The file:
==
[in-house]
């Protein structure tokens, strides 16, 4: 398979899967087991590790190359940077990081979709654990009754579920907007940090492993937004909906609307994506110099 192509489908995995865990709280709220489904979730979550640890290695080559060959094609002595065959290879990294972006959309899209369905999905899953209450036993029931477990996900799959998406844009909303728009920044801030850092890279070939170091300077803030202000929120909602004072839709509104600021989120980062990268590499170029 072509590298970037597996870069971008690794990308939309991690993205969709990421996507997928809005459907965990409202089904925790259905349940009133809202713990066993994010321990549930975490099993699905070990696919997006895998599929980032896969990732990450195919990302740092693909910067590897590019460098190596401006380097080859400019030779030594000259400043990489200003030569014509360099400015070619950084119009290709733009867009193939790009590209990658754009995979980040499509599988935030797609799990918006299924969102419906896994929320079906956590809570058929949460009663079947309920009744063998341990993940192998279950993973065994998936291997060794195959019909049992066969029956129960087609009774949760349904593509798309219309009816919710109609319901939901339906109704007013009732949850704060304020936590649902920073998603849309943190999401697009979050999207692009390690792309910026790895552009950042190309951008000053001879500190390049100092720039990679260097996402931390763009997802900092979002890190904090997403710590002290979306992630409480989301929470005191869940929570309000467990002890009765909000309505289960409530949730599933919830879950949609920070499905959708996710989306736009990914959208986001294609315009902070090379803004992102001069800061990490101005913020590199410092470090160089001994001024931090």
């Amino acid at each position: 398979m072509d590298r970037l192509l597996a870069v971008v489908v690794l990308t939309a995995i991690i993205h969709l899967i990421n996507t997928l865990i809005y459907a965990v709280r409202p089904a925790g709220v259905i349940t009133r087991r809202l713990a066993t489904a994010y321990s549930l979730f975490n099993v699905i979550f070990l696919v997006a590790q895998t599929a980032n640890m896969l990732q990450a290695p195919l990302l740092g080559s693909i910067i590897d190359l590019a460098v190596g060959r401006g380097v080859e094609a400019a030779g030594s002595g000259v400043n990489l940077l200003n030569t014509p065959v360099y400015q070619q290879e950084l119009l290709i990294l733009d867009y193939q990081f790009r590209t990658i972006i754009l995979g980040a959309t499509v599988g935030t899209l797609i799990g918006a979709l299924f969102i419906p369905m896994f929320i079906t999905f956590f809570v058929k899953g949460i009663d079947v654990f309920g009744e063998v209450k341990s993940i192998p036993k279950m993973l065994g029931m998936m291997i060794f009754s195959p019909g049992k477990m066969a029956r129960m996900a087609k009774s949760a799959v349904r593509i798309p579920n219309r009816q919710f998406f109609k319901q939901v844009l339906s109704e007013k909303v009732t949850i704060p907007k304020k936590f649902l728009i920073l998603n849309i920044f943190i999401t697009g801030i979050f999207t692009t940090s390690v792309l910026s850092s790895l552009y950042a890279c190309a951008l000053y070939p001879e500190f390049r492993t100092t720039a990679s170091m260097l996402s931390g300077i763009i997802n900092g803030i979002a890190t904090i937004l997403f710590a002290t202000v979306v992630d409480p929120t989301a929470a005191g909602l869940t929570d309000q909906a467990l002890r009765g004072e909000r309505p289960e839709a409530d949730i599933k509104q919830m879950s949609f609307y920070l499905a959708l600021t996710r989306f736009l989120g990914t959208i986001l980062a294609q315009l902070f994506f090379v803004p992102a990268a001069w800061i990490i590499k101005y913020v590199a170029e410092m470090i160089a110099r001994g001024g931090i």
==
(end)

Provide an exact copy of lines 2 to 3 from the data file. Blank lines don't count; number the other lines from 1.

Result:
């Protein structure tokens, strides 16, 4: 398979899967087991590790190359940077990081979709654990009754579920907007940090492993937004909906609307994506110099 192509489908995995865990709280709220489904979730979550640890290695080559060959094609002595065959290879990294972006959309899209369905999905899953209450036993029931477990996900799959998406844009909303728009920044801030850092890279070939170091300077803030202000929120909602004072839709509104600021989120980062990268590499170029 072509590298970037597996870069971008690794990308939309991690993205969709990421996507997928809005459907965990409202089904925790259905349940009133809202713990066993994010321990549930975490099993699905070990696919997006895998599929980032896969990732990450195919990302740092693909910067590897590019460098190596401006380097080859400019030779030594000259400043990489200003030569014509360099400015070619950084119009290709733009867009193939790009590209990658754009995979980040499509599988935030797609799990918006299924969102419906896994929320079906956590809570058929949460009663079947309920009744063998341990993940192998279950993973065994998936291997060794195959019909049992066969029956129960087609009774949760349904593509798309219309009816919710109609319901939901339906109704007013009732949850704060304020936590649902920073998603849309943190999401697009979050999207692009390690792309910026790895552009950042190309951008000053001879500190390049100092720039990679260097996402931390763009997802900092979002890190904090997403710590002290979306992630409480989301929470005191869940929570309000467990002890009765909000309505289960409530949730599933919830879950949609920070499905959708996710989306736009990914959208986001294609315009902070090379803004992102001069800061990490101005913020590199410092470090160089001994001024931090």
């Amino acid at each position: 398979m072509d590298r970037l192509l597996a870069v971008v489908v690794l990308t939309a995995i991690i993205h969709l899967i990421n996507t997928l865990i809005y459907a965990v709280r409202p089904a925790g709220v259905i349940t009133r087991r809202l713990a066993t489904a994010y321990s549930l979730f975490n099993v699905i979550f070990l696919v997006a590790q895998t599929a980032n640890m896969l990732q990450a290695p195919l990302l740092g080559s693909i910067i590897d190359l590019a460098v190596g060959r401006g380097v080859e094609a400019a030779g030594s002595g000259v400043n990489l940077l200003n030569t014509p065959v360099y400015q070619q290879e950084l119009l290709i990294l733009d867009y193939q990081f790009r590209t990658i972006i754009l995979g980040a959309t499509v599988g935030t899209l797609i799990g918006a979709l299924f969102i419906p369905m896994f929320i079906t999905f956590f809570v058929k899953g949460i009663d079947v654990f309920g009744e063998v209450k341990s993940i192998p036993k279950m993973l065994g029931m998936m291997i060794f009754s195959p019909g049992k477990m066969a029956r129960m996900a087609k009774s949760a799959v349904r593509i798309p579920n219309r009816q919710f998406f109609k319901q939901v844009l339906s109704e007013k909303v009732t949850i704060p907007k304020k936590f649902l728009i920073l998603n849309i920044f943190i999401t697009g801030i979050f999207t692009t940090s390690v792309l910026s850092s790895l552009y950042a890279c190309a951008l000053y070939p001879e500190f390049r492993t100092t720039a990679s170091m260097l996402s931390g300077i763009i997802n900092g803030i979002a890190t904090i937004l997403f710590a002290t202000v979306v992630d409480p929120t989301a929470a005191g909602l869940t929570d309000q909906a467990l002890r009765g004072e909000r309505p289960e839709a409530d949730i599933k509104q919830m879950s949609f609307y920070l499905a959708l600021t996710r989306f736009l989120g990914t959208i986001l980062a294609q315009l902070f994506f090379v803004p992102a990268a001069w800061i990490i590499k101005y913020v590199a170029e410092m470090i160089a110099r001994g001024g931090i």